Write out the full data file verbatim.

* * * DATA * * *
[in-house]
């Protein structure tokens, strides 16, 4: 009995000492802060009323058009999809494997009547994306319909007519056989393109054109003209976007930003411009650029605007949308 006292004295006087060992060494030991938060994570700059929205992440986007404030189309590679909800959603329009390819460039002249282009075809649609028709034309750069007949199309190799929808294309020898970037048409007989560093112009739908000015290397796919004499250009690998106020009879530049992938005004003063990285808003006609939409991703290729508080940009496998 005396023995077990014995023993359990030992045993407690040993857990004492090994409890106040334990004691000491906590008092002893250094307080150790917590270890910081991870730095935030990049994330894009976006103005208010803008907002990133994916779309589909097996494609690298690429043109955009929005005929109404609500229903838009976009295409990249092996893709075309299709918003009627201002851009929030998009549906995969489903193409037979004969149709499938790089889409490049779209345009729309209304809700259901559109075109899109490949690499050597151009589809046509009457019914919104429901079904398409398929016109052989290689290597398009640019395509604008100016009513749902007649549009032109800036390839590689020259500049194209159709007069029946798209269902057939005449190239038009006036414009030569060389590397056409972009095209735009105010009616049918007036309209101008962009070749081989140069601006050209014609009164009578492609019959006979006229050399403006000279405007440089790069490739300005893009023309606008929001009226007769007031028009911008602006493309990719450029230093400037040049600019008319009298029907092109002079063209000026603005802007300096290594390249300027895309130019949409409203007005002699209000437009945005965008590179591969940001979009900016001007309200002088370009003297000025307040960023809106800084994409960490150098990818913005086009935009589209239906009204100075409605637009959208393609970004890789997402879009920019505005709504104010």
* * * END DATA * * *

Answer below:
[in-house]
């Protein structure tokens, strides 16, 4: 009995000492802060009323058009999809494997009547994306319909007519056989393109054109003209976007930003411009650029605007949308 006292004295006087060992060494030991938060994570700059929205992440986007404030189309590679909800959603329009390819460039002249282009075809649609028709034309750069007949199309190799929808294309020898970037048409007989560093112009739908000015290397796919004499250009690998106020009879530049992938005004003063990285808003006609939409991703290729508080940009496998 005396023995077990014995023993359990030992045993407690040993857990004492090994409890106040334990004691000491906590008092002893250094307080150790917590270890910081991870730095935030990049994330894009976006103005208010803008907002990133994916779309589909097996494609690298690429043109955009929005005929109404609500229903838009976009295409990249092996893709075309299709918003009627201002851009929030998009549906995969489903193409037979004969149709499938790089889409490049779209345009729309209304809700259901559109075109899109490949690499050597151009589809046509009457019914919104429901079904398409398929016109052989290689290597398009640019395509604008100016009513749902007649549009032109800036390839590689020259500049194209159709007069029946798209269902057939005449190239038009006036414009030569060389590397056409972009095209735009105010009616049918007036309209101008962009070749081989140069601006050209014609009164009578492609019959006979006229050399403006000279405007440089790069490739300005893009023309606008929001009226007769007031028009911008602006493309990719450029230093400037040049600019008319009298029907092109002079063209000026603005802007300096290594390249300027895309130019949409409203007005002699209000437009945005965008590179591969940001979009900016001007309200002088370009003297000025307040960023809106800084994409960490150098990818913005086009935009589209239906009204100075409605637009959208393609970004890789997402879009920019505005709504104010």